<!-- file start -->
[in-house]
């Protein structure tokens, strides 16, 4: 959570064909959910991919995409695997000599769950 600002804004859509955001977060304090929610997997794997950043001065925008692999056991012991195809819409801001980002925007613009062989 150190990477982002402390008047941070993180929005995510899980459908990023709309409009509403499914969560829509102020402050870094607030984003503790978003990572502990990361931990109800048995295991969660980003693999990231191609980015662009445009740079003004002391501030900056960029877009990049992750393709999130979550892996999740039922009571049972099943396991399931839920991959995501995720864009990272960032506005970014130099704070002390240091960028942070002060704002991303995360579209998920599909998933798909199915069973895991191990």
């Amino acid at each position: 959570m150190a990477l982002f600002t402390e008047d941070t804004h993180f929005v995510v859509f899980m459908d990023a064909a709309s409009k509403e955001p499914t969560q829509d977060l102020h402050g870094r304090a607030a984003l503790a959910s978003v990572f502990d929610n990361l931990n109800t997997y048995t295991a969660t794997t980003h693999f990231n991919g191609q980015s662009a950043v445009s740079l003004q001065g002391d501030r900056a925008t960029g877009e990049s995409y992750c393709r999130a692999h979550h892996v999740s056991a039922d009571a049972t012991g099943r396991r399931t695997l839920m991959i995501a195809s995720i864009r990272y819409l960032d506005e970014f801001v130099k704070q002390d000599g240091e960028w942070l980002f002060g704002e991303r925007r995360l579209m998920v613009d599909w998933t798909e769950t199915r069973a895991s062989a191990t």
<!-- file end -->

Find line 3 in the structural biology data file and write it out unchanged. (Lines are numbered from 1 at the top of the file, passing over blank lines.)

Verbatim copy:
């Amino acid at each position: 959570m150190a990477l982002f600002t402390e008047d941070t804004h993180f929005v995510v859509f899980m459908d990023a064909a709309s409009k509403e955001p499914t969560q829509d977060l102020h402050g870094r304090a607030a984003l503790a959910s978003v990572f502990d929610n990361l931990n109800t997997y048995t295991a969660t794997t980003h693999f990231n991919g191609q980015s662009a950043v445009s740079l003004q001065g002391d501030r900056a925008t960029g877009e990049s995409y992750c393709r999130a692999h979550h892996v999740s056991a039922d009571a049972t012991g099943r396991r399931t695997l839920m991959i995501a195809s995720i864009r990272y819409l960032d506005e970014f801001v130099k704070q002390d000599g240091e960028w942070l980002f002060g704002e991303r925007r995360l579209m998920v613009d599909w998933t798909e769950t199915r069973a895991s062989a191990t």